• spacey says:

    Follow up: In addition to what I said above that US should enjoy an advantage in weapon design because of their widespread use in our country, we probably spend more money on weapons systems development than any other country. Which would also lead you to believe that we would come up with the major designs. It seems this holds for aviation, but not other areas such as service rifles and combat vehicles.

  • Nicholas says:

    Spacey, I think it’s a cultural thing. Both German and Japan share similar principles: striving for perfection is a worthy goal, and people and companies take pride in their work and earn prestige by being the best. There’s also an aspect of loyalty in it. Do BMW make cars to make money? Sure. But they don’t just make any cars. They make the best cars! Do Honda make cars to make money? Sure. But they don’t just make any cars. They make the best cars! Of course, what’s best is subjective, hence how Honda and BMW can both feel that they’re doing it right. But the important thing is that the workers feel this way too, everybody wants to do the job right. It’s not that Americans don’t feel like this or can’t excel; they do; the thing is in the German and Japanese companies everybody from the guy who welds the frame up to the CEO all feel pride and want to do the best job. In American companies I think the average worker feels pride in his company and his work but the mid-level executives don’t. They play politics instead – see who can stake out the biggest claim, make the most money, etc. I think it’s the same in the pentagon. You can have good workers and a good leader, but if the management lets you down, everybody fails. I think also the Japanese and Germans do a better job of breaking their companies up into smaller entities that are easier to manage. Honda has groups working solely on new engines, other groups working on new chassis, etc. Each group is free to individually innovate and excel in their field. Do American companies work like that? (Somehow I doubt it – my Ford has a Yamaha-designed engine in it.) Anyway, I think that’s the crux of why American industrial products aren’t as good as the intelligence of the designers and industrial capacity of the country would make you think can be achieved.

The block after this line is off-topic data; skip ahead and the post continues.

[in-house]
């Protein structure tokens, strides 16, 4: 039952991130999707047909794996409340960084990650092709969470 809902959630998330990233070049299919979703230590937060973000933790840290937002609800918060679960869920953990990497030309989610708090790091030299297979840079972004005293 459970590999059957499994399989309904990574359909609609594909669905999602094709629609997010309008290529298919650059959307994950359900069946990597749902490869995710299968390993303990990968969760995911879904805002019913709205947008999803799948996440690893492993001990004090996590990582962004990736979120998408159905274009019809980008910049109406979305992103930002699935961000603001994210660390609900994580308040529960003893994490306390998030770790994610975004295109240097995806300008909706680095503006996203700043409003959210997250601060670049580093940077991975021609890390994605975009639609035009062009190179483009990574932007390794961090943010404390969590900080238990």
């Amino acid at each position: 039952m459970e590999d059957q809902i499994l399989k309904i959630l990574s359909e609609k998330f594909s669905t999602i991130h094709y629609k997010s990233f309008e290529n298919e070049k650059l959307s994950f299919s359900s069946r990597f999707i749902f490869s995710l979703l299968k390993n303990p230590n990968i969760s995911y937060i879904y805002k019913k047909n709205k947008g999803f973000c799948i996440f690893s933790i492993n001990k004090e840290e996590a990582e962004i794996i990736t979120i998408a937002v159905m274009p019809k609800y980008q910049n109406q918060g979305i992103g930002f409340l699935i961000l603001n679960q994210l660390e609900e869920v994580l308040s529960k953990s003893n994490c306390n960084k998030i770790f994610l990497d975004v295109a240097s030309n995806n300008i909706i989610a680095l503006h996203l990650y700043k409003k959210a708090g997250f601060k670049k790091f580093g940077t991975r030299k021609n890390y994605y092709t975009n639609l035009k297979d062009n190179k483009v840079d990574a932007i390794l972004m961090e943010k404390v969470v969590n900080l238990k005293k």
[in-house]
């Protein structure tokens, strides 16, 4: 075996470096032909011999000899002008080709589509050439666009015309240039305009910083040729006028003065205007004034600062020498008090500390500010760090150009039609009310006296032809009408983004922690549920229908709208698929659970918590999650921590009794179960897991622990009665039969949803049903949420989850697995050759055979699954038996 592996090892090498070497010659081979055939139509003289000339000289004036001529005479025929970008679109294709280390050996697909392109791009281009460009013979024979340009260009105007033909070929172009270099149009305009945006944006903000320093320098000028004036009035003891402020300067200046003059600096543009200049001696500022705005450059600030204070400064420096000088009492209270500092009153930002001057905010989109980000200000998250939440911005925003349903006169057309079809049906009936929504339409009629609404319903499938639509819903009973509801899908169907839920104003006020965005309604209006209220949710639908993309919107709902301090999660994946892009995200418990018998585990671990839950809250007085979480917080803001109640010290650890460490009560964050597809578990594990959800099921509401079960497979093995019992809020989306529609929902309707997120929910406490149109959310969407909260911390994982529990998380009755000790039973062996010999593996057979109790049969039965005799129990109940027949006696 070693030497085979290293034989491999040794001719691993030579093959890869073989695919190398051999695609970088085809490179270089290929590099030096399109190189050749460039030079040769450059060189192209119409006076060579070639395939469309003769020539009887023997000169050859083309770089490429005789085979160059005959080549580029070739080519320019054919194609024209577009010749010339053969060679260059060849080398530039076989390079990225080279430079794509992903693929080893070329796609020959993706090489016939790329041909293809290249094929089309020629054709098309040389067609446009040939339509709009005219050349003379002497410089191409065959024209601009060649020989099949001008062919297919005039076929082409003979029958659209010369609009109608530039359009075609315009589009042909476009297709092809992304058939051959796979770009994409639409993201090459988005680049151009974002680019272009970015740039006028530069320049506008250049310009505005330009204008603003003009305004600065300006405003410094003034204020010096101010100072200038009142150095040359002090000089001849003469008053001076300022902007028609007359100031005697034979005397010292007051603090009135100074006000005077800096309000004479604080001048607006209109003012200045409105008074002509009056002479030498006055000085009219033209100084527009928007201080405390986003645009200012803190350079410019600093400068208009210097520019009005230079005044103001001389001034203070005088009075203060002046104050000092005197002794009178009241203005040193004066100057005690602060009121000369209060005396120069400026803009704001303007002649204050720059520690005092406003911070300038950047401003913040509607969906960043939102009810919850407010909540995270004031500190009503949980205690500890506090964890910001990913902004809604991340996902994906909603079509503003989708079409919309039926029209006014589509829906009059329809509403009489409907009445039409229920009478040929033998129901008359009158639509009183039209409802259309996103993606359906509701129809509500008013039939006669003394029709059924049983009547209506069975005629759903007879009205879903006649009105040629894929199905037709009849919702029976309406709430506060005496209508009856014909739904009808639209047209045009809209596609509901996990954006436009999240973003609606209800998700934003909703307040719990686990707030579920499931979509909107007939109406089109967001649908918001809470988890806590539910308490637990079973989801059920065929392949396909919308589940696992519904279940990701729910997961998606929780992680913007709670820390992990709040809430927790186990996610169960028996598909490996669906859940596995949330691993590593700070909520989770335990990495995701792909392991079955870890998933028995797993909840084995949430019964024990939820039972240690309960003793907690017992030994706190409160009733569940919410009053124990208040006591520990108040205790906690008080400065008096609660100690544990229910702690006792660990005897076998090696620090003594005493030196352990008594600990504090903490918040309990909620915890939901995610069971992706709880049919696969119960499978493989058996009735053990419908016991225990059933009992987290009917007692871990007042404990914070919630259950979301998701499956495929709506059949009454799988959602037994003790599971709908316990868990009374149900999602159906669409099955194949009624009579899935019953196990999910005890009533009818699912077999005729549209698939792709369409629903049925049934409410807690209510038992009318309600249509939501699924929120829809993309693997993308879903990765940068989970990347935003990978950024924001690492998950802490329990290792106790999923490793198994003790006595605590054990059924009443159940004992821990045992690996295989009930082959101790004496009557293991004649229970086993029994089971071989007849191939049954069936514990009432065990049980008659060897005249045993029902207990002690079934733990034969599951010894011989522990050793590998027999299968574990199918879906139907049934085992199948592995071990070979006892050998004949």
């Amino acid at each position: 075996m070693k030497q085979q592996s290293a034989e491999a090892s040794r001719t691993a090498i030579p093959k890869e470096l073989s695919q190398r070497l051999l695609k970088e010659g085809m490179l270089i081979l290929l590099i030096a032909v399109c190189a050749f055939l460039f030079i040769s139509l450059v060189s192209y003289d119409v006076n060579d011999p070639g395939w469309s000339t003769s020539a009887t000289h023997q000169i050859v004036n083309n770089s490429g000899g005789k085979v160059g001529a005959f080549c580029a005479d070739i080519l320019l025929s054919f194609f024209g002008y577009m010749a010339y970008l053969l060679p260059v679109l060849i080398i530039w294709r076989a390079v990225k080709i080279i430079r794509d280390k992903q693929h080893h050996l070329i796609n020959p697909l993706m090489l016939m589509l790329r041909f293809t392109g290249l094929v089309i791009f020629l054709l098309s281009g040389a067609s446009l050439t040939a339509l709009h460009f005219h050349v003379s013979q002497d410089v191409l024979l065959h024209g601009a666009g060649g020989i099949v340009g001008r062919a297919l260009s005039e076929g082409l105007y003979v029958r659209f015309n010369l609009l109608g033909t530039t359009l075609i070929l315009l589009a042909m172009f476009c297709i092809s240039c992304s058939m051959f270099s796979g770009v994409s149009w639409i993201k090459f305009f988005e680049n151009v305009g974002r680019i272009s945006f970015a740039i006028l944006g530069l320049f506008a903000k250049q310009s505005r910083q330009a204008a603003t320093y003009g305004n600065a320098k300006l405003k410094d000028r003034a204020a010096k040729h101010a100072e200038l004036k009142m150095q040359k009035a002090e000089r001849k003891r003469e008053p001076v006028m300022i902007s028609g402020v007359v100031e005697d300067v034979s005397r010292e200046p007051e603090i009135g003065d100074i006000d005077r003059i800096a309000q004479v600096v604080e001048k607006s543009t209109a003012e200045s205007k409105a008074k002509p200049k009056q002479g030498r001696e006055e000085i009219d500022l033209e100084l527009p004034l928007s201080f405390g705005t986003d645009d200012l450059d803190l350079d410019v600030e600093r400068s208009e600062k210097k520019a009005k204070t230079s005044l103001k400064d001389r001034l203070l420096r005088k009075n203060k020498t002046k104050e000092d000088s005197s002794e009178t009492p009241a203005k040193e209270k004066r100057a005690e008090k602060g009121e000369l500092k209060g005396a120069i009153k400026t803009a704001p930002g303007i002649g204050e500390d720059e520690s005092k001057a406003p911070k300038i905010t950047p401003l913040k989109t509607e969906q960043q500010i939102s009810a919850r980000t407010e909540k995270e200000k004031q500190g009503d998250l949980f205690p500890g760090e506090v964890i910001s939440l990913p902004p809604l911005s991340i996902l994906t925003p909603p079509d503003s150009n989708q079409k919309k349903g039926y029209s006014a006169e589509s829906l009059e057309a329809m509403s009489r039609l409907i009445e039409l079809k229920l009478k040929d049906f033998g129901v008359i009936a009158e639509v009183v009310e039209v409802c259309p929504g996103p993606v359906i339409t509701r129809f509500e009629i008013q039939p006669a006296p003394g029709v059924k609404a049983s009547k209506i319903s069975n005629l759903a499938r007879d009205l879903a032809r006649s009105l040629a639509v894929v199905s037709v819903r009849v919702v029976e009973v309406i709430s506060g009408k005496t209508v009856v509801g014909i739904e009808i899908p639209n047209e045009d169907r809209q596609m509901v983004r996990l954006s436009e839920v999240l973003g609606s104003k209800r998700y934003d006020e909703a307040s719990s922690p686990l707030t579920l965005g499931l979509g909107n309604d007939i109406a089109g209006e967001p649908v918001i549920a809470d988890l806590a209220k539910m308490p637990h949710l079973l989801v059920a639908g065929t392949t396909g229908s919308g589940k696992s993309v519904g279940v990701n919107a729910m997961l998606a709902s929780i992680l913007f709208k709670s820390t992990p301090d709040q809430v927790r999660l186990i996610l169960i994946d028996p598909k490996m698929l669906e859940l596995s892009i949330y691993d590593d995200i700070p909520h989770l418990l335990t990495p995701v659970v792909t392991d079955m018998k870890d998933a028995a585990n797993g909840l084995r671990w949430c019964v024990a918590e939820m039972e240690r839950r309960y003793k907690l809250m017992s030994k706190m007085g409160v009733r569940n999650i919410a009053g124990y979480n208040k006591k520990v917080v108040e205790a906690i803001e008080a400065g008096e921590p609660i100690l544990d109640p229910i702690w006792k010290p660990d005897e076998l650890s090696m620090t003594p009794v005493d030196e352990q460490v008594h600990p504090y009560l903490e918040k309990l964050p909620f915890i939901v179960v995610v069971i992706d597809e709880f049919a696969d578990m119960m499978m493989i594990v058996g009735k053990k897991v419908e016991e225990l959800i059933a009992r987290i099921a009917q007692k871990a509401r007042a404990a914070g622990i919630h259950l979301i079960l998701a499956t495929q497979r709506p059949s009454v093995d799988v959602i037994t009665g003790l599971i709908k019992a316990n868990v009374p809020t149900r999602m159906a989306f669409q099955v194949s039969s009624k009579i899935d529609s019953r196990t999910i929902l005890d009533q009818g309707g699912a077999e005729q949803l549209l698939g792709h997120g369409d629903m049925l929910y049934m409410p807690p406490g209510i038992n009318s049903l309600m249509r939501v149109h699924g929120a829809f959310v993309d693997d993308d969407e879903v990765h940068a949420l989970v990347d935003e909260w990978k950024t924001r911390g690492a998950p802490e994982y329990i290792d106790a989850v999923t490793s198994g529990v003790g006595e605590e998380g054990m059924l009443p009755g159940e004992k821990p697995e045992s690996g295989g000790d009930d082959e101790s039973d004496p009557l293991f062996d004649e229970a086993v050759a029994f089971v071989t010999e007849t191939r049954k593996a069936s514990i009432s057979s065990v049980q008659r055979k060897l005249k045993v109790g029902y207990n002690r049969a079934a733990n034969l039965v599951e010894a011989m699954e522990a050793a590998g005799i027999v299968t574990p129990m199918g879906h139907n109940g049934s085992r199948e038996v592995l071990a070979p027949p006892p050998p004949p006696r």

• nadnerbus says: